Save the date: Hear the remarkable story of Richard Somers on Saturday, Sept. 13 at 1pm in Somers Point.

Also, please help us pay for this free public event by coming to our cash bar/fundraising buffet at nearby Gregory?s Restaurant and Bart right afterwards.

Free Public Ceremony:?? September 13,? 2014 at 1PM at ??Richard Somers Memorial Park, 803 Shore Road and NJ Ave.? Somers Point

Fundraising Buffet ?at 2PM, right after the ceremony at nearby Gregory?s Restaurant/Bar,? 900 Shore Road.? $25 per person, $35 per couple includes lunch buffet with cash bar.

For more than 500 years,? fanatic Muslim sea fighters from the Turkish Empire and North Africa ?attacked ?Christian ships and coastal towns to as far away as Ireland and Iceland. ? Millions of European Christians were captured and sold as slaves.???Blonde, blue-eyed females fetched the highest prices in the slave markets in what is today Algeria, Tunisia, and Tripoli (Libya) in North Africa. ?Rich countries like England, France, and Holland paid tribute and ransoms (bribes) to get some of their people back.

During our first 15 years as an independent nation, we in ?the United States also paid these bribes.?? ?But in 1798, we had enough.?? Americans shouted ?Millions for defense!? Not once cent for tribute!?? We built a new navy to protect our people.? Richard Somers ?of Somers Point was one of the first to join.? In 1801, President Jefferson sent? them oversees.? ??Somers commanded one of those ships at age 23.

Those young Americans amazed and inspired Europe with their skill and courage. ?They ended Muslim attacks on the West? for almost 200 years.?? News of their liberation of European slaves in North Africa, ?intensified efforts to free African-American slaves in this country.

Richard Somers and his entire crew of the ship Intrepid were killed during a daring mission in Tripoli on September 4, 1804.? Henry Wadsworh, the uncle of famous American poet Henry Wadsworth Longfellow also died on that ship as second in command.

The public ceremony co-sponsored by LibertyAndProsperity.org,? the Somers Point Historical Society, the City of Somers Point, and a grant from the Atlantic County Cultural and Historic Preservation Program.

To help us order the right amount of food for the buffet, please order your tickets in advance at info@libertyandprosperity.org, or (609) 927-7333 or mail or bring your check payable to Liberty and Prosperity 1776, Inc. to our office at 453 Shore Road, Somers Point, NJ? 08244.?? Thanks.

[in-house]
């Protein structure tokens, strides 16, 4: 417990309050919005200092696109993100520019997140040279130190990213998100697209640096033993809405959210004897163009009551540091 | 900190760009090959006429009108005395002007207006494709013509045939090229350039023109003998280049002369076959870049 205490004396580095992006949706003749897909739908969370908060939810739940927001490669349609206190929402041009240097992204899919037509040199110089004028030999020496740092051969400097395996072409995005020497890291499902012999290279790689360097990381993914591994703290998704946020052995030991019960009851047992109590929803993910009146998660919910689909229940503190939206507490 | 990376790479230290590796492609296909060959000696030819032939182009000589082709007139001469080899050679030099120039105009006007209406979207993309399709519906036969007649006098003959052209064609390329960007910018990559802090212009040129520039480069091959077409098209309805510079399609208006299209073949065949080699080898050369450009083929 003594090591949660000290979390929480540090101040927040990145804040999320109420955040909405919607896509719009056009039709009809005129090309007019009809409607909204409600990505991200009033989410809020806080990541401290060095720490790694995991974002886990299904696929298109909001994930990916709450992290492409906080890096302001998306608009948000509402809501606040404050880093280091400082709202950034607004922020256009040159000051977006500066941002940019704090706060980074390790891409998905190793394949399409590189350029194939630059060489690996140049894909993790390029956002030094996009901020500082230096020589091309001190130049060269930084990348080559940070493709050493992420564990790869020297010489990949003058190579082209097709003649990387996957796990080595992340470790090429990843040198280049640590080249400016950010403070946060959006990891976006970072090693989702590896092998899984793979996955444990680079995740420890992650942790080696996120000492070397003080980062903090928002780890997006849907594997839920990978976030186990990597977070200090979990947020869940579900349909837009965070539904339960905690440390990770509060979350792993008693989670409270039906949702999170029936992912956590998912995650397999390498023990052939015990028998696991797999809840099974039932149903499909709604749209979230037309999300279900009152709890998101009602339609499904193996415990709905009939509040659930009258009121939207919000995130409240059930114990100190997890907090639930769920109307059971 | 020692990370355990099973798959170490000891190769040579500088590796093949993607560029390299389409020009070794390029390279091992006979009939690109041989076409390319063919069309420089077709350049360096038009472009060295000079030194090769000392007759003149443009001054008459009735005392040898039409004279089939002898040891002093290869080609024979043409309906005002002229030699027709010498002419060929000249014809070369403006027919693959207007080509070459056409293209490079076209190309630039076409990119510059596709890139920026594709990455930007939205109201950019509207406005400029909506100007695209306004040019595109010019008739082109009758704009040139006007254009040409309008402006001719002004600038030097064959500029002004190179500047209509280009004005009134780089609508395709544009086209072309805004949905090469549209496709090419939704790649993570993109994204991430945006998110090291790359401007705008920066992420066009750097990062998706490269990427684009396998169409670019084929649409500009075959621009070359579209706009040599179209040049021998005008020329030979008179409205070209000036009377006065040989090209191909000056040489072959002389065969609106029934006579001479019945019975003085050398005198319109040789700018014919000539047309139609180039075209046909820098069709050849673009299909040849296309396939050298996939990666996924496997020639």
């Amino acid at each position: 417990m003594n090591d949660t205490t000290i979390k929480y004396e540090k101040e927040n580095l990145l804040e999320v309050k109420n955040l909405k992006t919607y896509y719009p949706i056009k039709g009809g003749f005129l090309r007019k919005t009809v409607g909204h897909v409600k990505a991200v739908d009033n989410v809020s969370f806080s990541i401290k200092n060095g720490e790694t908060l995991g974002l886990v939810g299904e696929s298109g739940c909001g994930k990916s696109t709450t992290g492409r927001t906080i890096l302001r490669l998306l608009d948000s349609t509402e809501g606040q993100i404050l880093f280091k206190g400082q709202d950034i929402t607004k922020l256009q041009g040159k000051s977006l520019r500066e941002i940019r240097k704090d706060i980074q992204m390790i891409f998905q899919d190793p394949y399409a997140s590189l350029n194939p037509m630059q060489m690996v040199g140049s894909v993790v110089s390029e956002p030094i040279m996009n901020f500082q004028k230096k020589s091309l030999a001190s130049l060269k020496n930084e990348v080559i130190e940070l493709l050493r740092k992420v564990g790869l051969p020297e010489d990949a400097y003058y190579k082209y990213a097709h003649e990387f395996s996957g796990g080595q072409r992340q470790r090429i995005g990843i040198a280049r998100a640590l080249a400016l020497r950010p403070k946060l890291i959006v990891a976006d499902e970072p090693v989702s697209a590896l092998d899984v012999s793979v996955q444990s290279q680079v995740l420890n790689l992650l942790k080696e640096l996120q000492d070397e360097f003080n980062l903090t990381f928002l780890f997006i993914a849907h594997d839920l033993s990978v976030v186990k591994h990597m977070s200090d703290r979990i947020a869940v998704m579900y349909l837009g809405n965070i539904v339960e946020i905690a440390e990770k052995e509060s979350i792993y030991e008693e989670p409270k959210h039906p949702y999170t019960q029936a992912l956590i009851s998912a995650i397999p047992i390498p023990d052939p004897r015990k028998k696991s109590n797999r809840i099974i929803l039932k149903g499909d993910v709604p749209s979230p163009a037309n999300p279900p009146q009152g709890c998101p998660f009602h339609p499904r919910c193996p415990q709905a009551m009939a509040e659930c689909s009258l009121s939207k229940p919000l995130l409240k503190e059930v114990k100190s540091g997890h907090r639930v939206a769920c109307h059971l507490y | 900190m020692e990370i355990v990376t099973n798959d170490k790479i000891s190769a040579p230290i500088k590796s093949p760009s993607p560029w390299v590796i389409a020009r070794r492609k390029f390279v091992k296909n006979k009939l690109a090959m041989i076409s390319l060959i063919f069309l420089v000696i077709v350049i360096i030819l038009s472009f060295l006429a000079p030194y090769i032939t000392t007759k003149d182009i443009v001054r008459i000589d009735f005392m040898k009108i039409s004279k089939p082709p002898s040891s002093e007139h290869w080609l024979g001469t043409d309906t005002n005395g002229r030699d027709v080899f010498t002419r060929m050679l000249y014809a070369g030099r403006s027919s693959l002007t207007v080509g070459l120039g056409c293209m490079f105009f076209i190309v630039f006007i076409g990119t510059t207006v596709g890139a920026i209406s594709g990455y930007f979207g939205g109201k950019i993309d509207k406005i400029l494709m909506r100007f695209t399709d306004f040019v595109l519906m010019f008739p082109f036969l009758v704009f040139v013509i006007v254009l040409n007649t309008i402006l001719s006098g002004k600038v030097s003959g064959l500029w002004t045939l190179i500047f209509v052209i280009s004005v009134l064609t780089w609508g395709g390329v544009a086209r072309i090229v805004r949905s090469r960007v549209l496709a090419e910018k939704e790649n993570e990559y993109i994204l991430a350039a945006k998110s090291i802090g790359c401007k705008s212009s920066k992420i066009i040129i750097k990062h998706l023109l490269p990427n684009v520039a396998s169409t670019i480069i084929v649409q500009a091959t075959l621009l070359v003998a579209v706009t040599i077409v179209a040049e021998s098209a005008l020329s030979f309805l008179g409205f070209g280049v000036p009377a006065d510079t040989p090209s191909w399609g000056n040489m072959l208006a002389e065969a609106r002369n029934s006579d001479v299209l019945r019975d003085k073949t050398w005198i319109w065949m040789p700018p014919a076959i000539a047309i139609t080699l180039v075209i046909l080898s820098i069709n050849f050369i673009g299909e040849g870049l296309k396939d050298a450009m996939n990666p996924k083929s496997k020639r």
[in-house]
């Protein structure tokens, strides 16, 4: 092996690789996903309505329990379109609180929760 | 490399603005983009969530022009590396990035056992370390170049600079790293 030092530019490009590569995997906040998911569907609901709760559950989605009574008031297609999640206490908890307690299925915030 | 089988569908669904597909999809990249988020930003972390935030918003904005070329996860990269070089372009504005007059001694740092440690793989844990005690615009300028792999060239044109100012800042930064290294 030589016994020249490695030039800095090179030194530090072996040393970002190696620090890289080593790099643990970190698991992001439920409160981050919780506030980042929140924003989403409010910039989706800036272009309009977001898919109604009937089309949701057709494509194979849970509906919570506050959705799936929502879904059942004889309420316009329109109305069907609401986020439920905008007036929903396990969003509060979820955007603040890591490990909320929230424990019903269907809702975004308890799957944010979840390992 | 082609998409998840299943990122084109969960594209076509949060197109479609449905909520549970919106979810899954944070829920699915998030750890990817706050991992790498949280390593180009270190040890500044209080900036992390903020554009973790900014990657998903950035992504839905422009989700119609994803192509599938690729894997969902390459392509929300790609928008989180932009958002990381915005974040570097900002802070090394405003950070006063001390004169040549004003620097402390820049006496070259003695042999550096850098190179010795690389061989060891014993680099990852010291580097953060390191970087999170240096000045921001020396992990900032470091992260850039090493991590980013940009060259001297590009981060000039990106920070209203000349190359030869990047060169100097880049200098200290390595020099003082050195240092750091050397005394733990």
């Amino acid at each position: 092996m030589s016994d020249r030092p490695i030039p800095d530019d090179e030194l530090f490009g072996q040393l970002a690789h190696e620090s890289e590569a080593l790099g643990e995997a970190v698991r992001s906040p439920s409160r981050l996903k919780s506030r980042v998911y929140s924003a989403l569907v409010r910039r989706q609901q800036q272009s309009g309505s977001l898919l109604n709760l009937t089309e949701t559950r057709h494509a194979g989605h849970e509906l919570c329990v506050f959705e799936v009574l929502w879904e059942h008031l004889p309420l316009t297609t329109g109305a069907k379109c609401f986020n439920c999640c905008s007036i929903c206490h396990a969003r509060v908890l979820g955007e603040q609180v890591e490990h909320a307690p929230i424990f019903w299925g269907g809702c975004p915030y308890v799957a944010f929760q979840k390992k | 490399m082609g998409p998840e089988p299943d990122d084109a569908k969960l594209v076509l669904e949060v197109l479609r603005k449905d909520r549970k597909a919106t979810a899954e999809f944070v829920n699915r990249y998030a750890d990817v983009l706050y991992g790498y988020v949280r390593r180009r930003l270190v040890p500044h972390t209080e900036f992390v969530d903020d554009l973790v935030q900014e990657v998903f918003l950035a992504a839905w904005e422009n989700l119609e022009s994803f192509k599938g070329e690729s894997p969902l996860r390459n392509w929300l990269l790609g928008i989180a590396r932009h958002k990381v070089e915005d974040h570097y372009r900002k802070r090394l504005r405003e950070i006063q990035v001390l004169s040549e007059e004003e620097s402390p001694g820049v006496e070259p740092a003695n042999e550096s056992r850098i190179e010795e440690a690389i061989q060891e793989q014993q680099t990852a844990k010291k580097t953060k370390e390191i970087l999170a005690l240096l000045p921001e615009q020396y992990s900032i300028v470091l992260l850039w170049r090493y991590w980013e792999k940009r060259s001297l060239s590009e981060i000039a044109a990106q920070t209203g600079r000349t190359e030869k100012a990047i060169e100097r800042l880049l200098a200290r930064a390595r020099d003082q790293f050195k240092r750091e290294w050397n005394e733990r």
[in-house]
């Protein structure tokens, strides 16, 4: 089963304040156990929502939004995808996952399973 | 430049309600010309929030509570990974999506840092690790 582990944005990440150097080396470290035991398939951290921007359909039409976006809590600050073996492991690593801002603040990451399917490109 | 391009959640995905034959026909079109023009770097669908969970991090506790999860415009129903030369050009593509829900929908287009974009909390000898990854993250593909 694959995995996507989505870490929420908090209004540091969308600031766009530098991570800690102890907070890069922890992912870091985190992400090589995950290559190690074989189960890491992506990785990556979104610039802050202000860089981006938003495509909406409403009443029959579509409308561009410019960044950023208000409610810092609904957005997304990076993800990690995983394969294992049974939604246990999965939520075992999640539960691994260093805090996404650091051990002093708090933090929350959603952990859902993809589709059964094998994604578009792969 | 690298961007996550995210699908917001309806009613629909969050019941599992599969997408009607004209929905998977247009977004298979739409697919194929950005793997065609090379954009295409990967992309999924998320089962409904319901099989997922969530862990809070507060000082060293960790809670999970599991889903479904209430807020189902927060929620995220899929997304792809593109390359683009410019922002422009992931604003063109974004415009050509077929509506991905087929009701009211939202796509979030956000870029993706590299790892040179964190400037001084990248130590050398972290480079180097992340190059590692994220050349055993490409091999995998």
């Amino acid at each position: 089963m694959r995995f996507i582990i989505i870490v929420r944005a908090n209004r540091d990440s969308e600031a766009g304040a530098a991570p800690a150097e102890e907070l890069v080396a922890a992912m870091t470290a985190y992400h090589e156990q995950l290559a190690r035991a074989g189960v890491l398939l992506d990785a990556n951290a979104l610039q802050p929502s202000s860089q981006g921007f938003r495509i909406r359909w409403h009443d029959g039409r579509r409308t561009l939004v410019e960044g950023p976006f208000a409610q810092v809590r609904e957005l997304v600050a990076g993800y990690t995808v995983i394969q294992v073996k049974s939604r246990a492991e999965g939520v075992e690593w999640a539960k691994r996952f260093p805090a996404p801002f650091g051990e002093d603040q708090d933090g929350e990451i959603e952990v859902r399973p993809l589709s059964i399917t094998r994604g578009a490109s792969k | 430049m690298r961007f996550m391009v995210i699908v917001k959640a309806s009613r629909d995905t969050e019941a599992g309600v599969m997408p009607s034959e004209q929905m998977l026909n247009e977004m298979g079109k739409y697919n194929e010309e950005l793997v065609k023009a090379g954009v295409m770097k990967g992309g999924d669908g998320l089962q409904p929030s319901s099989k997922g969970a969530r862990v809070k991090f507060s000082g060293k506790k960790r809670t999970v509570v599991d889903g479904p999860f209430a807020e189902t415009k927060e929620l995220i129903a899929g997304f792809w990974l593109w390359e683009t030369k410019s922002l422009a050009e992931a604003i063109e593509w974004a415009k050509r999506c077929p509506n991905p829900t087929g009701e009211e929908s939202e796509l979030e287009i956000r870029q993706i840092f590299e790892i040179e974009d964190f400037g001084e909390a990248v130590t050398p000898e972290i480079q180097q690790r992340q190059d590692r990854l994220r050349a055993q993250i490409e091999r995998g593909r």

Seth Grossman’s speech dedicating the Richard Somers statue in Somers Point and telling the amazing story of Richard Somers:

3 thoughts on “Save the date: Hear the remarkable story of Richard Somers on Saturday, Sept. 13 at 1pm in Somers Point.”

  1. http://www.scout.com/story/1422742-america-s-first-war-on-terror

    At his President?s House work desk, Thomas Jefferson?s long, freckled face was bent intently over a note that he had just composed. It was March 23, 1801, the 20th day of his presidency. Without consulting his Cabinet, Congress, or the American people, Jefferson had just ordered the Navy to ready a squadron to send to the western Mediterranean.
    Jefferson, who in his inaugural address had pledged ?peace, commerce and honest friendship with all nations,? was about to plunge the United States into its first distant foreign war ? in Tripoli, more than 3,000 miles away.
    Yusuf Karamanli had become Tripoli?s ruler in 1795 after murdering his oldest brother, Hassan, in front of their mother and then expelling a second brother, Hamet. Yusuf?s great ambition was to supersede Algiers as the leading naval power among the Barbary States of the north African coast, and he had already tripled his warships. In 1800, Yusuf flexed his new naval muscle by seizing the U.S. merchant ship Catherine in the western Mediterranean and then releasing the ship, with an ultimatum: Tripoli would declare war unless America began paying tribute.
    Instead, Jefferson was sending warships to Tripoli as he had long wished to do. The new American republic, he believed, had not thrown off one tyrant, England, only to bow before a lesser one.

  2. Note-Photo depicts monument to Richard Somers in Somers, New York. An identical monument was cast and displayed in a new Richard Somers Memorial Park at 803 Shore Road in Somers Point, New Jersey in September of 2013.

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